Great Train Robber Bruce Reynolds dies aged 81
- 28 February 2013
- From the section UK
Bruce Reynolds, who was the key planner behind the £2.6m Great Train Robbery in 1963, has died aged 81.
Reynolds evaded capture for five years, mainly spent overseas, but after returning to England was caught in 1968. He spent 10 years in jail.
The 15 men's haul from a mail train in Cheddington, Buckinghamshire, was a record at that time.
Train driver Jack Mills was struck over the head during the robbery and never worked again. He died in 1970.
The £2.6m haul from the Glasgow-to-London overnight mail train, which the gang brought to a stop by changing a signal to red on 8 August 1963, is equivalent to £40m in today's money.
Reynolds had used inside information on mail movements to plan the raid and 15 gang members, wearing helmets and ski masks, ran on board and made off with 120 bags of money.
Reynolds' son Nick said his father had died in his sleep in the early hours of Thursday.
"He hadn't been well for a few days and I was looking after him," he said.
"I really can't talk at the moment. I can confirm that he has passed away and he died in his sleep."
Family friend John Schoonraad said Reynolds had had a "chest complaint".
He described Reynolds as a "lovely chap", and a changed man who no longer believed in crime.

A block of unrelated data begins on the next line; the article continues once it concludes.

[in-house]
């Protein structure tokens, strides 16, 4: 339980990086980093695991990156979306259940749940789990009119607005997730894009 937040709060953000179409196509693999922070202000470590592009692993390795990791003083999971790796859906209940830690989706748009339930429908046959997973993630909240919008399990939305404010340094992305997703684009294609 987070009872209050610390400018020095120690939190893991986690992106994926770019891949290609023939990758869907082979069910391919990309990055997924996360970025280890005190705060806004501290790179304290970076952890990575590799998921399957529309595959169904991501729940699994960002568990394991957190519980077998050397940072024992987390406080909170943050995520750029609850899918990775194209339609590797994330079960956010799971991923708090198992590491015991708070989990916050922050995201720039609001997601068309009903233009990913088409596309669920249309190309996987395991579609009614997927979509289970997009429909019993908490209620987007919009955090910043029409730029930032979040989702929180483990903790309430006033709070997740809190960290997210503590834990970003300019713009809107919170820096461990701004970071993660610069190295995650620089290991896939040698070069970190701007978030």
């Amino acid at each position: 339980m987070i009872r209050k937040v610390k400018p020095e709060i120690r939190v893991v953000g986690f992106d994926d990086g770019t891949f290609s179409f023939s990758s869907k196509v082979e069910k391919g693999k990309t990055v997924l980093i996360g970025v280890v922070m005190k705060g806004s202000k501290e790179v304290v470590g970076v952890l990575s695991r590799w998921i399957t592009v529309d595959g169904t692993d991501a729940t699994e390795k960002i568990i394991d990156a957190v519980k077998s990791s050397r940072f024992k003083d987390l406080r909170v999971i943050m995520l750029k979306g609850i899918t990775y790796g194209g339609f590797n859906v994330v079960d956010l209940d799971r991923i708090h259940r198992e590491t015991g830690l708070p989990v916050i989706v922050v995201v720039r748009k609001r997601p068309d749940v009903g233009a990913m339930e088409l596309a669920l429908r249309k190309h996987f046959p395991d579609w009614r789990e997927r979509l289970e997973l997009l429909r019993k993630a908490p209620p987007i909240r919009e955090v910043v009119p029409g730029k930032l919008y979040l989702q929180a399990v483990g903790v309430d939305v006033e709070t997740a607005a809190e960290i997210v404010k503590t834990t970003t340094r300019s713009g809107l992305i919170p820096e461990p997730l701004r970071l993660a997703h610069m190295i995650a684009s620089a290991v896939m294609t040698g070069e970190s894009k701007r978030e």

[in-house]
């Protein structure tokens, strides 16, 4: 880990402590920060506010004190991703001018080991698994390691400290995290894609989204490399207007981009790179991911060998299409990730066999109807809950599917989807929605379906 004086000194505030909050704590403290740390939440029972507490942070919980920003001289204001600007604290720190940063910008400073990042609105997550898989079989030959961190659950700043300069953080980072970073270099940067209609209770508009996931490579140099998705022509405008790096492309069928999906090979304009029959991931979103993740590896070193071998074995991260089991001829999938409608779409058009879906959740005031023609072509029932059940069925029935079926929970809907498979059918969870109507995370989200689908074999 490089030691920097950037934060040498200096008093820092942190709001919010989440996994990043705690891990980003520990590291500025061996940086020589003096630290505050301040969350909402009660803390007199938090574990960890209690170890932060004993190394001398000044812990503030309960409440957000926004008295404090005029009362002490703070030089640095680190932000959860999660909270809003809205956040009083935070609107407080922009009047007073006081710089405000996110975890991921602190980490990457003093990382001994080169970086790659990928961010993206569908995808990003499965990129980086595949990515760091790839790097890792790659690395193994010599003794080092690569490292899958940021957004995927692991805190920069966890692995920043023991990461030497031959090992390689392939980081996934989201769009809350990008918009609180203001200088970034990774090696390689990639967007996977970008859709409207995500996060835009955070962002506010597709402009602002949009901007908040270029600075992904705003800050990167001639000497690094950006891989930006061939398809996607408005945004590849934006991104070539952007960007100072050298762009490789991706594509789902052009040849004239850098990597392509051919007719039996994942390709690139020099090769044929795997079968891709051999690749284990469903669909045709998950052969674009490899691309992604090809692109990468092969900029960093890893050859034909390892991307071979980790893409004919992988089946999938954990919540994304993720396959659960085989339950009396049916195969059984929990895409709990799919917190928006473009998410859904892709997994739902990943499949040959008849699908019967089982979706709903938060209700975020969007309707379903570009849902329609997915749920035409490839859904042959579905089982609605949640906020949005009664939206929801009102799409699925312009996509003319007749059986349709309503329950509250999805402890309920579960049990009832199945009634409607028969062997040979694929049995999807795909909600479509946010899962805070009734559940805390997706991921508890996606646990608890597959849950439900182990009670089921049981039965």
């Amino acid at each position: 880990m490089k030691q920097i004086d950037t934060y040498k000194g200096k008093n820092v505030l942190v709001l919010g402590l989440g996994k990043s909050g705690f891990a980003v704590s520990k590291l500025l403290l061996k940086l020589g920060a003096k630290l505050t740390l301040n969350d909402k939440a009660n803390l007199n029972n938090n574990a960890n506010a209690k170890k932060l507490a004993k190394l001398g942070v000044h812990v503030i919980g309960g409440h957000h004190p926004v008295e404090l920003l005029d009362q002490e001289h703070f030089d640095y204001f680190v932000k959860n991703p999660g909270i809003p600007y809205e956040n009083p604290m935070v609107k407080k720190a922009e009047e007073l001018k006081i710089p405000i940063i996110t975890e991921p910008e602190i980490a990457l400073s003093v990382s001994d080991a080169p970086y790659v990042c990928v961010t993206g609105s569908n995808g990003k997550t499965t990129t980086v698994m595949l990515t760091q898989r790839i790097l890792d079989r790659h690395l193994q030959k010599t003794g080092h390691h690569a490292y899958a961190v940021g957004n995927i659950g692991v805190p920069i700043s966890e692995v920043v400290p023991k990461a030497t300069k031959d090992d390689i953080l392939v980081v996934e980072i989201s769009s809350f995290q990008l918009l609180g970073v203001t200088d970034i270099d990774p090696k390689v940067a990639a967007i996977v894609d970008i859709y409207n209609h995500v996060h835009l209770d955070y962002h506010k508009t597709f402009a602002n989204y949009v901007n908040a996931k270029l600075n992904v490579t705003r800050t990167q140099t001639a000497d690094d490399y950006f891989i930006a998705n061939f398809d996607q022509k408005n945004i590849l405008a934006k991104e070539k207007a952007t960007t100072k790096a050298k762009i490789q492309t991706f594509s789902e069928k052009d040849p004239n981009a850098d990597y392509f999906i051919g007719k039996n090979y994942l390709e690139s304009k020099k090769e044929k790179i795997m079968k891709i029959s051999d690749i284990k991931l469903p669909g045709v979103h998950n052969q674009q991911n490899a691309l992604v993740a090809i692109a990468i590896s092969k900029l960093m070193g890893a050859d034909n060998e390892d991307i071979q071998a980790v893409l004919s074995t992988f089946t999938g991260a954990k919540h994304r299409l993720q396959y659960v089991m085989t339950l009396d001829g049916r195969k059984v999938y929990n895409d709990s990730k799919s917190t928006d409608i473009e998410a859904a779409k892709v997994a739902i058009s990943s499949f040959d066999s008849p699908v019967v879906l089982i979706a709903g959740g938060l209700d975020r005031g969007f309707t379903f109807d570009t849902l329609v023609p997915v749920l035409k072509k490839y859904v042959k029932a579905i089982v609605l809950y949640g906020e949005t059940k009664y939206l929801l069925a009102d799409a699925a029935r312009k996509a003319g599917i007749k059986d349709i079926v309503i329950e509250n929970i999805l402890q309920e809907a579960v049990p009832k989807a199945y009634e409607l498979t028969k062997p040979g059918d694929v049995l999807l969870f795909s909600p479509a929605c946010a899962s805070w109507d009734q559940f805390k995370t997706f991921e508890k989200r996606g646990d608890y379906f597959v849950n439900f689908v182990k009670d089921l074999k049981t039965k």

"He said to me 'crime doesn't pay'. He's done his time, and he turned into a very nice man. I've always known him to be a real gentleman," said Mr Schoonraad.
Michael Biggs, the son of Reynolds's fellow Great Train Robber Ronnie Biggs, paid tribute to "a very intelligent man, educated and very loyal to his friends".
"Regardless of whatever mistakes Bruce made in his life, Bruce was a very, very kind person who was a true gentlemen who made many friends in his life," he told BBC Radio 5 live.
Mr Biggs, 38, said his father "showed a lot of emotion" and "there were tears" when he learned of Reynolds' death.
"Bruce was his oldest friend, a very dear friend," he said.
Following Reynolds' release from prison in 1978, life proved a struggle and he was jailed again in the 1980s for three years for dealing amphetamines.
In the late 80s he worked briefly as a consultant on a film about the robbery, Buster, and went on to publish The Autobiography of a Thief in 1995.
By then, he was living on income support in a south London flat supplied by a charitable trust.
Reynolds, the son of a trade union official at the Ford plant in Dagenham, east London, left school at 14 and worked as an accounts clerk, hospital laboratory assistant and cycle fitter.
It was not long before he was in trouble with the police and he was sent to borstal twice for theft.
After his national service in the Army, he returned to a life of crime and served four jail terms, mainly for breaking into shops.
In 1963, he joined forces with Biggs, Buster Edwards, Charlie Wilson and other gang members to carry out the Great Train Robbery.